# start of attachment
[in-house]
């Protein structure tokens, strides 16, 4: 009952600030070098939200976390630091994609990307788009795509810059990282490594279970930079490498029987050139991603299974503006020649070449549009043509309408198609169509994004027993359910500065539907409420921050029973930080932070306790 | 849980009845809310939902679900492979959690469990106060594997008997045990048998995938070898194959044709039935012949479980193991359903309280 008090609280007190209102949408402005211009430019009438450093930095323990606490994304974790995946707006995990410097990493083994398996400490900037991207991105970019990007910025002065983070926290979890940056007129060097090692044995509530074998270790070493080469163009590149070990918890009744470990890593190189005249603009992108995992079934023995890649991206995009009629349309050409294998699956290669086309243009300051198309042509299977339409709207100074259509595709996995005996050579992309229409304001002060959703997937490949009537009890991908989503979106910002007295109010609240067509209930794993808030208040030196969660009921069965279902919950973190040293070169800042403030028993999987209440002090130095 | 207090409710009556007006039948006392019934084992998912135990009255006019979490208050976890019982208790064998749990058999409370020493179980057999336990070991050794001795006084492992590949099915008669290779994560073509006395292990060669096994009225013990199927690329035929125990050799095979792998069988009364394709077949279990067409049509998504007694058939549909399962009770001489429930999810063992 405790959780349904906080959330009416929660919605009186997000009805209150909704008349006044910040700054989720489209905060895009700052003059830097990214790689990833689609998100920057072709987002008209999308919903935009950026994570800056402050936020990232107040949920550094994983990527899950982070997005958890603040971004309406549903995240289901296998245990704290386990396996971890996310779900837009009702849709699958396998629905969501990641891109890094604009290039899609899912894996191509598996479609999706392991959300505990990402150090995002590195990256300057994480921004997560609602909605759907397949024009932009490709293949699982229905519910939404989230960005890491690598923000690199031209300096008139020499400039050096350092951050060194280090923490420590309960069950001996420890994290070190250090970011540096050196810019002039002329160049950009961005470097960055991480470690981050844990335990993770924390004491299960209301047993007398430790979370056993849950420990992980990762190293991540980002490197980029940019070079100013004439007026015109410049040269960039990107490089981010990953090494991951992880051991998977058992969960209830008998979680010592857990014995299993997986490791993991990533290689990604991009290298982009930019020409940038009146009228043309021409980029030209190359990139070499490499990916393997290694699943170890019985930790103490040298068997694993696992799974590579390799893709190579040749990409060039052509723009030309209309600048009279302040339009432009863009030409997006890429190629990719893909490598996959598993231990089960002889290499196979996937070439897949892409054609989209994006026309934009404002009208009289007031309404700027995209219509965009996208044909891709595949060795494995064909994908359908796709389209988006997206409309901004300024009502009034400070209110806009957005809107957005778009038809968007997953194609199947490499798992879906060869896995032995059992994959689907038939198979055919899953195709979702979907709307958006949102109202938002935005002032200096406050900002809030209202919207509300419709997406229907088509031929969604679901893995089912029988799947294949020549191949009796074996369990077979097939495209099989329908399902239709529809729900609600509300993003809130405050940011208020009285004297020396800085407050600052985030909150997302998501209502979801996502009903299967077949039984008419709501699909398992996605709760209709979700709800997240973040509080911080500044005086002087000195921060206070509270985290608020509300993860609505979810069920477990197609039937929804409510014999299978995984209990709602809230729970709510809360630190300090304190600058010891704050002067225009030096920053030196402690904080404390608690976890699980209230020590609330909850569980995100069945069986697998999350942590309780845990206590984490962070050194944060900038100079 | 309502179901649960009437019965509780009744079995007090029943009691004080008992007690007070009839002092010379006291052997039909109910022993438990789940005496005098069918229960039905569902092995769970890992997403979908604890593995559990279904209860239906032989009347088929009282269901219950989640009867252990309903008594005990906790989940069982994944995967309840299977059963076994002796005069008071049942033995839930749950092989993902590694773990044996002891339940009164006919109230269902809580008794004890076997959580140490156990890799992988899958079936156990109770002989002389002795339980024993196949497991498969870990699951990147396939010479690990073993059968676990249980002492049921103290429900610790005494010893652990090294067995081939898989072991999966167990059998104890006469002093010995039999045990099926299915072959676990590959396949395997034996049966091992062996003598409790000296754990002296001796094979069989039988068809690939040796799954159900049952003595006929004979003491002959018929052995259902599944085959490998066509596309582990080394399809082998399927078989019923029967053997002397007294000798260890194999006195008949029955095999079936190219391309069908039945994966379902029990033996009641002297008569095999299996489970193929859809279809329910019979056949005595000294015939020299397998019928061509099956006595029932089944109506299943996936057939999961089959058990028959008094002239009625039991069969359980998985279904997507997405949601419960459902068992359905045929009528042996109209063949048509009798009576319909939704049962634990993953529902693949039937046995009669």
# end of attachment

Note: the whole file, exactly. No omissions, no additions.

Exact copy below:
[in-house]
């Protein structure tokens, strides 16, 4: 009952600030070098939200976390630091994609990307788009795509810059990282490594279970930079490498029987050139991603299974503006020649070449549009043509309408198609169509994004027993359910500065539907409420921050029973930080932070306790 | 849980009845809310939902679900492979959690469990106060594997008997045990048998995938070898194959044709039935012949479980193991359903309280 008090609280007190209102949408402005211009430019009438450093930095323990606490994304974790995946707006995990410097990493083994398996400490900037991207991105970019990007910025002065983070926290979890940056007129060097090692044995509530074998270790070493080469163009590149070990918890009744470990890593190189005249603009992108995992079934023995890649991206995009009629349309050409294998699956290669086309243009300051198309042509299977339409709207100074259509595709996995005996050579992309229409304001002060959703997937490949009537009890991908989503979106910002007295109010609240067509209930794993808030208040030196969660009921069965279902919950973190040293070169800042403030028993999987209440002090130095 | 207090409710009556007006039948006392019934084992998912135990009255006019979490208050976890019982208790064998749990058999409370020493179980057999336990070991050794001795006084492992590949099915008669290779994560073509006395292990060669096994009225013990199927690329035929125990050799095979792998069988009364394709077949279990067409049509998504007694058939549909399962009770001489429930999810063992 405790959780349904906080959330009416929660919605009186997000009805209150909704008349006044910040700054989720489209905060895009700052003059830097990214790689990833689609998100920057072709987002008209999308919903935009950026994570800056402050936020990232107040949920550094994983990527899950982070997005958890603040971004309406549903995240289901296998245990704290386990396996971890996310779900837009009702849709699958396998629905969501990641891109890094604009290039899609899912894996191509598996479609999706392991959300505990990402150090995002590195990256300057994480921004997560609602909605759907397949024009932009490709293949699982229905519910939404989230960005890491690598923000690199031209300096008139020499400039050096350092951050060194280090923490420590309960069950001996420890994290070190250090970011540096050196810019002039002329160049950009961005470097960055991480470690981050844990335990993770924390004491299960209301047993007398430790979370056993849950420990992980990762190293991540980002490197980029940019070079100013004439007026015109410049040269960039990107490089981010990953090494991951992880051991998977058992969960209830008998979680010592857990014995299993997986490791993991990533290689990604991009290298982009930019020409940038009146009228043309021409980029030209190359990139070499490499990916393997290694699943170890019985930790103490040298068997694993696992799974590579390799893709190579040749990409060039052509723009030309209309600048009279302040339009432009863009030409997006890429190629990719893909490598996959598993231990089960002889290499196979996937070439897949892409054609989209994006026309934009404002009208009289007031309404700027995209219509965009996208044909891709595949060795494995064909994908359908796709389209988006997206409309901004300024009502009034400070209110806009957005809107957005778009038809968007997953194609199947490499798992879906060869896995032995059992994959689907038939198979055919899953195709979702979907709307958006949102109202938002935005002032200096406050900002809030209202919207509300419709997406229907088509031929969604679901893995089912029988799947294949020549191949009796074996369990077979097939495209099989329908399902239709529809729900609600509300993003809130405050940011208020009285004297020396800085407050600052985030909150997302998501209502979801996502009903299967077949039984008419709501699909398992996605709760209709979700709800997240973040509080911080500044005086002087000195921060206070509270985290608020509300993860609505979810069920477990197609039937929804409510014999299978995984209990709602809230729970709510809360630190300090304190600058010891704050002067225009030096920053030196402690904080404390608690976890699980209230020590609330909850569980995100069945069986697998999350942590309780845990206590984490962070050194944060900038100079 | 309502179901649960009437019965509780009744079995007090029943009691004080008992007690007070009839002092010379006291052997039909109910022993438990789940005496005098069918229960039905569902092995769970890992997403979908604890593995559990279904209860239906032989009347088929009282269901219950989640009867252990309903008594005990906790989940069982994944995967309840299977059963076994002796005069008071049942033995839930749950092989993902590694773990044996002891339940009164006919109230269902809580008794004890076997959580140490156990890799992988899958079936156990109770002989002389002795339980024993196949497991498969870990699951990147396939010479690990073993059968676990249980002492049921103290429900610790005494010893652990090294067995081939898989072991999966167990059998104890006469002093010995039999045990099926299915072959676990590959396949395997034996049966091992062996003598409790000296754990002296001796094979069989039988068809690939040796799954159900049952003595006929004979003491002959018929052995259902599944085959490998066509596309582990080394399809082998399927078989019923029967053997002397007294000798260890194999006195008949029955095999079936190219391309069908039945994966379902029990033996009641002297008569095999299996489970193929859809279809329910019979056949005595000294015939020299397998019928061509099956006595029932089944109506299943996936057939999961089959058990028959008094002239009625039991069969359980998985279904997507997405949601419960459902068992359905045929009528042996109209063949048509009798009576319909939704049962634990993953529902693949039937046995009669």